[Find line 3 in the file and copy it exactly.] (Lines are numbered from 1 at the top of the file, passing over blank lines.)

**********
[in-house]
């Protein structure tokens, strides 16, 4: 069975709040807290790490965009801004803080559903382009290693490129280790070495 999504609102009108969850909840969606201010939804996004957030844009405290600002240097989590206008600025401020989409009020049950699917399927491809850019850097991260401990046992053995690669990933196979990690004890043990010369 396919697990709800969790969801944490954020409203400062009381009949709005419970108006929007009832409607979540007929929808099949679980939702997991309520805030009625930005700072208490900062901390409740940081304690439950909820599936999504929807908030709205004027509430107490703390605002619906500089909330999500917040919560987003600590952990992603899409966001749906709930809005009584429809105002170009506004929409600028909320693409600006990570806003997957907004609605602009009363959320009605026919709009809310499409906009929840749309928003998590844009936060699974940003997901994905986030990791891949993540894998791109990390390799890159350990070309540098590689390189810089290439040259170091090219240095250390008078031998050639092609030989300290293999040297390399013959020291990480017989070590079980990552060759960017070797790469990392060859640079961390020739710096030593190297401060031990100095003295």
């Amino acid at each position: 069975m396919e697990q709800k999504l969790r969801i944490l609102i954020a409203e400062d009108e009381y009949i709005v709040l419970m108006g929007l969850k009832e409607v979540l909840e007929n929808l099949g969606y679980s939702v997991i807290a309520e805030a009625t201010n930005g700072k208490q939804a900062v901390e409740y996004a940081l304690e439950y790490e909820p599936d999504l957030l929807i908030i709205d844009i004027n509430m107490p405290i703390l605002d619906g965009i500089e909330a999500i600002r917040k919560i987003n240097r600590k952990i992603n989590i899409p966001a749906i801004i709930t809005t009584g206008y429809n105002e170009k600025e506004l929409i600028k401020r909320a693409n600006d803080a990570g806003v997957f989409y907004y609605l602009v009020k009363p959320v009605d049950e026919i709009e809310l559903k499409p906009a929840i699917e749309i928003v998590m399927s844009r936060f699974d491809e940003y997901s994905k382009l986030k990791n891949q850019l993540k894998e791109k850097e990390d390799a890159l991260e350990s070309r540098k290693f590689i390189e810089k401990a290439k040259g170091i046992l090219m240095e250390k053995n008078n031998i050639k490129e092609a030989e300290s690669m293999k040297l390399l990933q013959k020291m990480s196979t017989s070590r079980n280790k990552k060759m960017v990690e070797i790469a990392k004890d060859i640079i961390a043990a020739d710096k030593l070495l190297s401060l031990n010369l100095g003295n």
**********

């Amino acid at each position: 069975m396919e697990q709800k999504l969790r969801i944490l609102i954020a409203e400062d009108e009381y009949i709005v709040l419970m108006g929007l969850k009832e409607v979540l909840e007929n929808l099949g969606y679980s939702v997991i807290a309520e805030a009625t201010n930005g700072k208490q939804a900062v901390e409740y996004a940081l304690e439950y790490e909820p599936d999504l957030l929807i908030i709205d844009i004027n509430m107490p405290i703390l605002d619906g965009i500089e909330a999500i600002r917040k919560i987003n240097r600590k952990i992603n989590i899409p966001a749906i801004i709930t809005t009584g206008y429809n105002e170009k600025e506004l929409i600028k401020r909320a693409n600006d803080a990570g806003v997957f989409y907004y609605l602009v009020k009363p959320v009605d049950e026919i709009e809310l559903k499409p906009a929840i699917e749309i928003v998590m399927s844009r936060f699974d491809e940003y997901s994905k382009l986030k990791n891949q850019l993540k894998e791109k850097e990390d390799a890159l991260e350990s070309r540098k290693f590689i390189e810089k401990a290439k040259g170091i046992l090219m240095e250390k053995n008078n031998i050639k490129e092609a030989e300290s690669m293999k040297l390399l990933q013959k020291m990480s196979t017989s070590r079980n280790k990552k060759m960017v990690e070797i790469a990392k004890d060859i640079i961390a043990a020739d710096k030593l070495l190297s401060l031990n010369l100095g003295n």